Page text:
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Wednesday, April 11, 2007

Dissonant demise

Easy does it as the piano is moved onto a hydraulic platform on the lorry.

Moments before disaster strikes, the piano descends to the ground.

Hands on head moment as the piano lurches sideways and crashes upside down onto the bank.

A tractor is used to lift the piano upright before being taken back to London.

Grand piano damaged in lorry fall
10 April 2007

BBC -- A concert grand piano valued at £45,000 [SGD$133,658] is thought to have been wrecked after falling off a removal lorry in Devon.

The piano was being brought to the home of John and Penny Adie, the organisers of the Two Moors Festival, an annual music event on Dartmoor and Exmoor.

But disaster struck when it toppled over and fell 2.5m (8.2ft) before landing on a bank, causing extensive damage to the instrument.

Removals firm G&R declined to comment on the incident.

The moments before and after the fall were captured on camera by Mrs Adie, 54, who was hoping to record a highpoint for the festival.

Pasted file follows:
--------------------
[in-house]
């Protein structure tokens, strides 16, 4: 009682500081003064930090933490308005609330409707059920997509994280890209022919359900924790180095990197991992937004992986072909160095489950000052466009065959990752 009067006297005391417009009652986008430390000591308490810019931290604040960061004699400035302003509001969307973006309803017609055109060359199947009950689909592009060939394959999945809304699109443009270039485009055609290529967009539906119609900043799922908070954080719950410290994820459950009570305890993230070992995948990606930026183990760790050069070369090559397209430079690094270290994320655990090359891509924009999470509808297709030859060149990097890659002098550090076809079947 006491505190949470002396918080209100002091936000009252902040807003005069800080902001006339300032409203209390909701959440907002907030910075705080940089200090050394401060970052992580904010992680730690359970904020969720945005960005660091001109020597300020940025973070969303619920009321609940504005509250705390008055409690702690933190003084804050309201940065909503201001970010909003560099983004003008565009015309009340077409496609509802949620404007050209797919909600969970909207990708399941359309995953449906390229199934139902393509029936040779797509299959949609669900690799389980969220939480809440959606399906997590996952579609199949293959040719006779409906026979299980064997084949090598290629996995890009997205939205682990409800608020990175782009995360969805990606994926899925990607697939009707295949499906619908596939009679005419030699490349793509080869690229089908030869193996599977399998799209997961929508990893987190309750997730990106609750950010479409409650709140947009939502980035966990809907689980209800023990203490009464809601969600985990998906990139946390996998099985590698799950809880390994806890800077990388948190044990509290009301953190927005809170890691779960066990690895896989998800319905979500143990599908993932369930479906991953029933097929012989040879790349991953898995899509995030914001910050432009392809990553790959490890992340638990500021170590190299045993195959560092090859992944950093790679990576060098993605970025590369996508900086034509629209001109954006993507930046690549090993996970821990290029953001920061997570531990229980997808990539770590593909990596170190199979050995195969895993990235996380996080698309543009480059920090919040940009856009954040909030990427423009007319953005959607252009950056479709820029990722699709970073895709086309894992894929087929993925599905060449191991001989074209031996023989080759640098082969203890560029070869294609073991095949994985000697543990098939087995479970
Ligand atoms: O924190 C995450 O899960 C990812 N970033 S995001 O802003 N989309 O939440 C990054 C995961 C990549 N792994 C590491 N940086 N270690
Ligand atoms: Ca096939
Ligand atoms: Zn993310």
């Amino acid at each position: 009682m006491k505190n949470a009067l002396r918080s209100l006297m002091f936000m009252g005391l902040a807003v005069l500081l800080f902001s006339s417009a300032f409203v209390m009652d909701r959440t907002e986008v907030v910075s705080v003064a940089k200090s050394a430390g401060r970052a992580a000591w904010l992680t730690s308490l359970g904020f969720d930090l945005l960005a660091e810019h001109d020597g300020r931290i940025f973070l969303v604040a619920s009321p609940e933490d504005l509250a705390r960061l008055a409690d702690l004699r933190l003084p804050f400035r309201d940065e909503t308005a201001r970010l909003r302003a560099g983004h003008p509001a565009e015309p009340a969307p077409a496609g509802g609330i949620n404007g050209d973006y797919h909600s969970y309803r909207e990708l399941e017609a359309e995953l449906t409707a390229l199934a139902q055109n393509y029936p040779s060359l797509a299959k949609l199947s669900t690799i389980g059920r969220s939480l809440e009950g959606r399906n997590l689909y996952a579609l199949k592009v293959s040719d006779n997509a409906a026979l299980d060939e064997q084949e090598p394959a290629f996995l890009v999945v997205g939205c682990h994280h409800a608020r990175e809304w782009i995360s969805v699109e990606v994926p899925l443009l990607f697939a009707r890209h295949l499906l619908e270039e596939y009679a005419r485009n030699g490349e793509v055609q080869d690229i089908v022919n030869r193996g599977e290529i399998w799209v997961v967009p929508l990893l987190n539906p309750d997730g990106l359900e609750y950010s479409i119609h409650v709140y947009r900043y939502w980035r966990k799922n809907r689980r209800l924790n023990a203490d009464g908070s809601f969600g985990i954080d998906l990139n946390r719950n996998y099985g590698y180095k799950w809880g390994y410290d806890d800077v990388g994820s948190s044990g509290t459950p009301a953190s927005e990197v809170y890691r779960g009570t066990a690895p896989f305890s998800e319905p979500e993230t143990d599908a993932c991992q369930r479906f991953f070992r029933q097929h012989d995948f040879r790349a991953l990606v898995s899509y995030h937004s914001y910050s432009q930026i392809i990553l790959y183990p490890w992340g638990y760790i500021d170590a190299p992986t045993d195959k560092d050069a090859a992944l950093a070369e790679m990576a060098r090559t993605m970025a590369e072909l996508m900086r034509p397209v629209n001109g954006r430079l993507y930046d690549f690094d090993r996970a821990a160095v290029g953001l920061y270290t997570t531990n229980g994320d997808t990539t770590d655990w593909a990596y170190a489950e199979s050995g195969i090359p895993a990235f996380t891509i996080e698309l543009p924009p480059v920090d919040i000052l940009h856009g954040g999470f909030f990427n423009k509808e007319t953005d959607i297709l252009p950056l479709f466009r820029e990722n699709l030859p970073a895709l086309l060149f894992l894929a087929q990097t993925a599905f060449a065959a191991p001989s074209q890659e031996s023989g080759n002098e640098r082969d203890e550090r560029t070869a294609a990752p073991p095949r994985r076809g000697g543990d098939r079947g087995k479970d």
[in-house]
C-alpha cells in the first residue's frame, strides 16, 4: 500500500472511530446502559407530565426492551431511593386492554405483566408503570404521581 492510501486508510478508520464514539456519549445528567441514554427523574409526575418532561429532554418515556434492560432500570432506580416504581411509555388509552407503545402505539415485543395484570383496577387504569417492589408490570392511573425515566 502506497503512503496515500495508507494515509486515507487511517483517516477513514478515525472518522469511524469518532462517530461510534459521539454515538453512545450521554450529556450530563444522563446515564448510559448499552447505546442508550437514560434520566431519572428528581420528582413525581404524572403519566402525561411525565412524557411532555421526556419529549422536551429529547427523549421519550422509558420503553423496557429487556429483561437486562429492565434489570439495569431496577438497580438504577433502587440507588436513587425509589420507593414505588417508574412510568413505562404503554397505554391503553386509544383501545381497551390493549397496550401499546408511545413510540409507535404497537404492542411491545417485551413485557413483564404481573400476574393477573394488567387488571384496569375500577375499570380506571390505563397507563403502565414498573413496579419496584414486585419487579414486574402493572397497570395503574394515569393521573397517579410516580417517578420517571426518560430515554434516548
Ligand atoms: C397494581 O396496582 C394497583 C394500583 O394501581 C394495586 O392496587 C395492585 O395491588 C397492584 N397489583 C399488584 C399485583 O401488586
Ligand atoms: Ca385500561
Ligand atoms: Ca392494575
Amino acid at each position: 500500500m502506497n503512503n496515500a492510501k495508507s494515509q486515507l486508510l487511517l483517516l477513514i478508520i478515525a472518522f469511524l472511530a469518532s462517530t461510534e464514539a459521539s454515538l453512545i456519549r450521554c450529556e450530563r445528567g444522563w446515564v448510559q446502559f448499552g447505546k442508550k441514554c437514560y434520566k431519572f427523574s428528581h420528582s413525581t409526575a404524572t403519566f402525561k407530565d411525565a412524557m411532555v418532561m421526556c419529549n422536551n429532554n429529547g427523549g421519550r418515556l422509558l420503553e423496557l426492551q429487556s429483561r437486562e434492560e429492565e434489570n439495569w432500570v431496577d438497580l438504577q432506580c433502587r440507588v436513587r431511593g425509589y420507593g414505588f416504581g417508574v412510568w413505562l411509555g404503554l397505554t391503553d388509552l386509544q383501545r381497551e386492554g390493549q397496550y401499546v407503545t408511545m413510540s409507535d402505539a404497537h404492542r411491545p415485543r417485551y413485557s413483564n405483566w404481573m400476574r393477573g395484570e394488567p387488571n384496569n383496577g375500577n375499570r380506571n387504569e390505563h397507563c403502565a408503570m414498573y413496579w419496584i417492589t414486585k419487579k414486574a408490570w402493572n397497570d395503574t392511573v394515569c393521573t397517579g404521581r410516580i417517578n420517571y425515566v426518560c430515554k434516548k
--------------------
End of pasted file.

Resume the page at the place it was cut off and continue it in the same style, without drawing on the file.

But joy turned to horror as she recorded how the piano toppled onto a bank.

Her husband John, 61, said: "It is unlikely ever to come back to us.

"The piano weighs half a tonne, has 10,000 moving parts and has fallen 2.5m onto the ground.

"How the hell do you guarantee that it will work again?"

The festival had been raising funds for two years to buy the piano at auction in London earlier this year.

It was to go into a concert hall at the Adies' home at Barkham, near South Molton, as a centrepiece for the upcoming spring festival.

'Simply irreplaceable'

The piano is now back in London where it is waiting for an independent assessment of the damage.

The piano was insured, but only for the £26,000 they paid for it at auction in London rather than its likely replacement value of £45,000.

Mr Adie said: "Bosendorfers are like the Stradivarius of the piano world.

"It's more than money that is the issue here. They are simply irreplaceable."

Bosendorfers are made in Austria and are the piano of choice for many of the world's leading pianists.

Mr and Mrs Adie set up the Two Moors Festival in 2001 to help the area recover from the foot-and-mouth crisis.

The two-year long campaign to raise the cash for the piano was spearheaded by Sophie, Countess of Wessex, who is the event's patron.

A spokesman for removals firm G&R said: "The matter is in the hands of the insurers. We have no further comment to make."



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